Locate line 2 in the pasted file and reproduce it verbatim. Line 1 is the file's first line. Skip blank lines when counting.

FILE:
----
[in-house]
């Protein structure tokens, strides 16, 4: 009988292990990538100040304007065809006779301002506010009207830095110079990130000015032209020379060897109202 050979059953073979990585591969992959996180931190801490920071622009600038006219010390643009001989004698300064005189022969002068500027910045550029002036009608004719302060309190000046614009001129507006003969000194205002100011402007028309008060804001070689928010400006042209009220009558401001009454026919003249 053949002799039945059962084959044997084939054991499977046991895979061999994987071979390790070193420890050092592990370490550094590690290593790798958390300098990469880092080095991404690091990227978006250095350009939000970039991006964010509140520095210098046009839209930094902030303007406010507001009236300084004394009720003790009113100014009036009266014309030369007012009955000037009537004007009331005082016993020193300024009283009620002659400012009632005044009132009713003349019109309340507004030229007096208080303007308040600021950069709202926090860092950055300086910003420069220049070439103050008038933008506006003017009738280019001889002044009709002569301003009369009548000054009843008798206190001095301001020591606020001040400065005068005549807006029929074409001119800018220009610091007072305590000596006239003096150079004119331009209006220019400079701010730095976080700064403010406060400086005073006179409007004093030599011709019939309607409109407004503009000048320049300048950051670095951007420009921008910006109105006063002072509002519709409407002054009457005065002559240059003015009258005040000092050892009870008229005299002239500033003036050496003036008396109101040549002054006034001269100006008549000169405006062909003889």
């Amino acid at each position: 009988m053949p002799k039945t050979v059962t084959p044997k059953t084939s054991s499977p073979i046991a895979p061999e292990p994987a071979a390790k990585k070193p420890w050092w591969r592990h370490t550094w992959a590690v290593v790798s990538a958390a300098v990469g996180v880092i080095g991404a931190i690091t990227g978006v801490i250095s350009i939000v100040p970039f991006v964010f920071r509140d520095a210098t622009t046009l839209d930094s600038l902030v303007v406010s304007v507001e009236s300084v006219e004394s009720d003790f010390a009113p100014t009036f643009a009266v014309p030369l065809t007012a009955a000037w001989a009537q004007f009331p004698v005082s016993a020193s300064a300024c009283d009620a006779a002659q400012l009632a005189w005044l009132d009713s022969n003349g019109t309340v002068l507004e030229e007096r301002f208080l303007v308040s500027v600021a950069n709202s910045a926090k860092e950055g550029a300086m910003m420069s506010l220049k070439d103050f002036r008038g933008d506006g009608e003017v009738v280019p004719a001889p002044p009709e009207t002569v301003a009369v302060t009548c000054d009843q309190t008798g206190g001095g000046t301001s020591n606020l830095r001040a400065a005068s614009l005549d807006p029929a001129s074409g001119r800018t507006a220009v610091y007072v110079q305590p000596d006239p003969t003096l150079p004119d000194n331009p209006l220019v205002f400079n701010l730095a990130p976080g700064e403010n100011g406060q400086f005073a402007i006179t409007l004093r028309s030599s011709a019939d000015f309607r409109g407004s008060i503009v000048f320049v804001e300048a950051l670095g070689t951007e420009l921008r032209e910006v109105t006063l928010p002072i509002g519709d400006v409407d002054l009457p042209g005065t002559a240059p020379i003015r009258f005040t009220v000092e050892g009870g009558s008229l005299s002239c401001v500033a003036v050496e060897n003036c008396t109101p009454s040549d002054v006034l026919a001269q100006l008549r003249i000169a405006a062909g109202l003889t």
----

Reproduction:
């Protein structure tokens, strides 16, 4: 009988292990990538100040304007065809006779301002506010009207830095110079990130000015032209020379060897109202 050979059953073979990585591969992959996180931190801490920071622009600038006219010390643009001989004698300064005189022969002068500027910045550029002036009608004719302060309190000046614009001129507006003969000194205002100011402007028309008060804001070689928010400006042209009220009558401001009454026919003249 053949002799039945059962084959044997084939054991499977046991895979061999994987071979390790070193420890050092592990370490550094590690290593790798958390300098990469880092080095991404690091990227978006250095350009939000970039991006964010509140520095210098046009839209930094902030303007406010507001009236300084004394009720003790009113100014009036009266014309030369007012009955000037009537004007009331005082016993020193300024009283009620002659400012009632005044009132009713003349019109309340507004030229007096208080303007308040600021950069709202926090860092950055300086910003420069220049070439103050008038933008506006003017009738280019001889002044009709002569301003009369009548000054009843008798206190001095301001020591606020001040400065005068005549807006029929074409001119800018220009610091007072305590000596006239003096150079004119331009209006220019400079701010730095976080700064403010406060400086005073006179409007004093030599011709019939309607409109407004503009000048320049300048950051670095951007420009921008910006109105006063002072509002519709409407002054009457005065002559240059003015009258005040000092050892009870008229005299002239500033003036050496003036008396109101040549002054006034001269100006008549000169405006062909003889």